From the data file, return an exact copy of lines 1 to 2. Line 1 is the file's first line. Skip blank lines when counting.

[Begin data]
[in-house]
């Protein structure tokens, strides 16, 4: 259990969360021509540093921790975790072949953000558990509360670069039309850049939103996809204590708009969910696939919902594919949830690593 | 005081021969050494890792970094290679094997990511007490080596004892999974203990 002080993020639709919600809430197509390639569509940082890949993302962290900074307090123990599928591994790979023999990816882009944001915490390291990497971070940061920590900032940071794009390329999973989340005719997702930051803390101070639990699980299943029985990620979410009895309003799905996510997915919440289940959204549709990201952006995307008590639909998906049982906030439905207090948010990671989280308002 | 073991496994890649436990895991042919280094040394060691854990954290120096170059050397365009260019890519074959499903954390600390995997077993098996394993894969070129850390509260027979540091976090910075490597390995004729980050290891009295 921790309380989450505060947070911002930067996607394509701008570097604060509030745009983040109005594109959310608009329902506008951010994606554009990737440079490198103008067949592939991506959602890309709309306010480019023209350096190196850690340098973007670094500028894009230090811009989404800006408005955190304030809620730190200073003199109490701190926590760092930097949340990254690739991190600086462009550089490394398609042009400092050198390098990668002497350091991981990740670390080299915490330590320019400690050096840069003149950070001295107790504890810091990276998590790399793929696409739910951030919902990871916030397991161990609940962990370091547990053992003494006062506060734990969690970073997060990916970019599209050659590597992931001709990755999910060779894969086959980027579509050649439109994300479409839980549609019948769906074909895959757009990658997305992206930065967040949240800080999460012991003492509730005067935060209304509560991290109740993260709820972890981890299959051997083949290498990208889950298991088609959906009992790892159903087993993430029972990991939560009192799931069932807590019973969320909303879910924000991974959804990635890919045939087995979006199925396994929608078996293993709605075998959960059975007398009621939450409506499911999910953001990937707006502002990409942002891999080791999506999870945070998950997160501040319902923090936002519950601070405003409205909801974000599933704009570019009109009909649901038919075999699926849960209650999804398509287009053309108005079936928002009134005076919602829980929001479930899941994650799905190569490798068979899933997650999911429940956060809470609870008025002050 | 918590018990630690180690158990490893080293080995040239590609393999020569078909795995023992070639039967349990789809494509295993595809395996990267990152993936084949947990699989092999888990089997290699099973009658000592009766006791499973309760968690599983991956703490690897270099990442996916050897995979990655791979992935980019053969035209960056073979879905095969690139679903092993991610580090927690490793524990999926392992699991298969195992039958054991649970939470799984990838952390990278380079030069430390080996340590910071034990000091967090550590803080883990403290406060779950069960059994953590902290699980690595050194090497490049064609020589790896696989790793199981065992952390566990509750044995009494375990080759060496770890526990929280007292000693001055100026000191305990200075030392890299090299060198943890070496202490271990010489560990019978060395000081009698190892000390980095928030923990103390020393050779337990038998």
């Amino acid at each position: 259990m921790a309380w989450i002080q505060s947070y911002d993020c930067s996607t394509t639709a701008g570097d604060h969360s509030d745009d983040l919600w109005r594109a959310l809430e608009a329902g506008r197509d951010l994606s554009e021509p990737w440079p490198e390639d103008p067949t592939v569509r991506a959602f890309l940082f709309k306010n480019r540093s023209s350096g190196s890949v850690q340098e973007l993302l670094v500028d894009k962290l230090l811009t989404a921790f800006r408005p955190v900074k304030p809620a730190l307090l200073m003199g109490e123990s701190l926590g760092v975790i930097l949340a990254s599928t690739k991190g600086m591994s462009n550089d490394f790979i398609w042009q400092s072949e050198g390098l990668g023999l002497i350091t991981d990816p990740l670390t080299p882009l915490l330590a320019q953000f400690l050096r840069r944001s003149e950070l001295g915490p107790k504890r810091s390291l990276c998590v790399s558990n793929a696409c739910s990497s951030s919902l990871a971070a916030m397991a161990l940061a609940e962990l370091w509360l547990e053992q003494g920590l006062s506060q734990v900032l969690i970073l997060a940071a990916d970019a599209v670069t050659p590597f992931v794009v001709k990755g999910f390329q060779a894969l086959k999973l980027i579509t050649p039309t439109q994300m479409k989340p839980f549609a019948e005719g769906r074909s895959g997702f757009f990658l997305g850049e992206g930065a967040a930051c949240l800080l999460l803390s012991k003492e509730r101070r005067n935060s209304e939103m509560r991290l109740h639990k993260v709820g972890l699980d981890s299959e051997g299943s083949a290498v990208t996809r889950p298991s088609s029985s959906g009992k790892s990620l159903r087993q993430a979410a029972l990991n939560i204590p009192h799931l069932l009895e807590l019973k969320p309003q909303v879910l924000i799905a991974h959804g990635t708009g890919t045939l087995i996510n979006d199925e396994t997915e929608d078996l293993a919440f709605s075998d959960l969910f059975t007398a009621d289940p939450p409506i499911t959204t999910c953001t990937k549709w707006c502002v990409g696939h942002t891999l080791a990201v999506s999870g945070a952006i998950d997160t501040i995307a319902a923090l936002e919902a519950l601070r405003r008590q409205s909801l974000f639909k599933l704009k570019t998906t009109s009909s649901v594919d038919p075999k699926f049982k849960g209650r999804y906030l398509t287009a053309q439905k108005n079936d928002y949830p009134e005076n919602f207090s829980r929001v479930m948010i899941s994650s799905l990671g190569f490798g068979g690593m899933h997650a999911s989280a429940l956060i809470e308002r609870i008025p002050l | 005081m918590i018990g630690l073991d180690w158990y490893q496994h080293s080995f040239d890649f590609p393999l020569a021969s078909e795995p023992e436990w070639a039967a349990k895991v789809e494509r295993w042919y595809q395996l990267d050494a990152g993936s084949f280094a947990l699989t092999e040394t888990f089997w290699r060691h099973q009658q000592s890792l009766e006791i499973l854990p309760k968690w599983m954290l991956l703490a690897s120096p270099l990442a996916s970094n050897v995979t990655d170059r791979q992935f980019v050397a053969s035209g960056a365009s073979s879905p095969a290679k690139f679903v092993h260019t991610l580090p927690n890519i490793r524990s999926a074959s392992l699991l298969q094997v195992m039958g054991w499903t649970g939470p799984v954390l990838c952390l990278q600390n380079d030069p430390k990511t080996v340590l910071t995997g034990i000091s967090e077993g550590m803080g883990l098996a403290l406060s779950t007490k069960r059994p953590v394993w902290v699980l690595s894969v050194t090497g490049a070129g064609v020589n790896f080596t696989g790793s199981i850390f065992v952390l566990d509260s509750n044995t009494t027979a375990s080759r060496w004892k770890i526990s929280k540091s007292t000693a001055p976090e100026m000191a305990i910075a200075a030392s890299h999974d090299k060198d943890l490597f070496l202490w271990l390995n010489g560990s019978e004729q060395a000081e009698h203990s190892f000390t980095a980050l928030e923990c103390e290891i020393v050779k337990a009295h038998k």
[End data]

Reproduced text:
[in-house]
């Protein structure tokens, strides 16, 4: 259990969360021509540093921790975790072949953000558990509360670069039309850049939103996809204590708009969910696939919902594919949830690593 | 005081021969050494890792970094290679094997990511007490080596004892999974203990 002080993020639709919600809430197509390639569509940082890949993302962290900074307090123990599928591994790979023999990816882009944001915490390291990497971070940061920590900032940071794009390329999973989340005719997702930051803390101070639990699980299943029985990620979410009895309003799905996510997915919440289940959204549709990201952006995307008590639909998906049982906030439905207090948010990671989280308002 | 073991496994890649436990895991042919280094040394060691854990954290120096170059050397365009260019890519074959499903954390600390995997077993098996394993894969070129850390509260027979540091976090910075490597390995004729980050290891009295 921790309380989450505060947070911002930067996607394509701008570097604060509030745009983040109005594109959310608009329902506008951010994606554009990737440079490198103008067949592939991506959602890309709309306010480019023209350096190196850690340098973007670094500028894009230090811009989404800006408005955190304030809620730190200073003199109490701190926590760092930097949340990254690739991190600086462009550089490394398609042009400092050198390098990668002497350091991981990740670390080299915490330590320019400690050096840069003149950070001295107790504890810091990276998590790399793929696409739910951030919902990871916030397991161990609940962990370091547990053992003494006062506060734990969690970073997060990916970019599209050659590597992931001709990755999910060779894969086959980027579509050649439109994300479409839980549609019948769906074909895959757009990658997305992206930065967040949240800080999460012991003492509730005067935060209304509560991290109740993260709820972890981890299959051997083949290498990208889950298991088609959906009992790892159903087993993430029972990991939560009192799931069932807590019973969320909303879910924000991974959804990635890919045939087995979006199925396994929608078996293993709605075998959960059975007398009621939450409506499911999910953001990937707006502002990409942002891999080791999506999870945070998950997160501040319902923090936002519950601070405003409205909801974000599933704009570019009109009909649901038919075999699926849960209650999804398509287009053309108005079936928002009134005076919602829980929001479930899941994650799905190569490798068979899933997650999911429940956060809470609870008025002050 | 918590018990630690180690158990490893080293080995040239590609393999020569078909795995023992070639039967349990789809494509295993595809395996990267990152993936084949947990699989092999888990089997290699099973009658000592009766006791499973309760968690599983991956703490690897270099990442996916050897995979990655791979992935980019053969035209960056073979879905095969690139679903092993991610580090927690490793524990999926392992699991298969195992039958054991649970939470799984990838952390990278380079030069430390080996340590910071034990000091967090550590803080883990403290406060779950069960059994953590902290699980690595050194090497490049064609020589790896696989790793199981065992952390566990509750044995009494375990080759060496770890526990929280007292000693001055100026000191305990200075030392890299090299060198943890070496202490271990010489560990019978060395000081009698190892000390980095928030923990103390020393050779337990038998």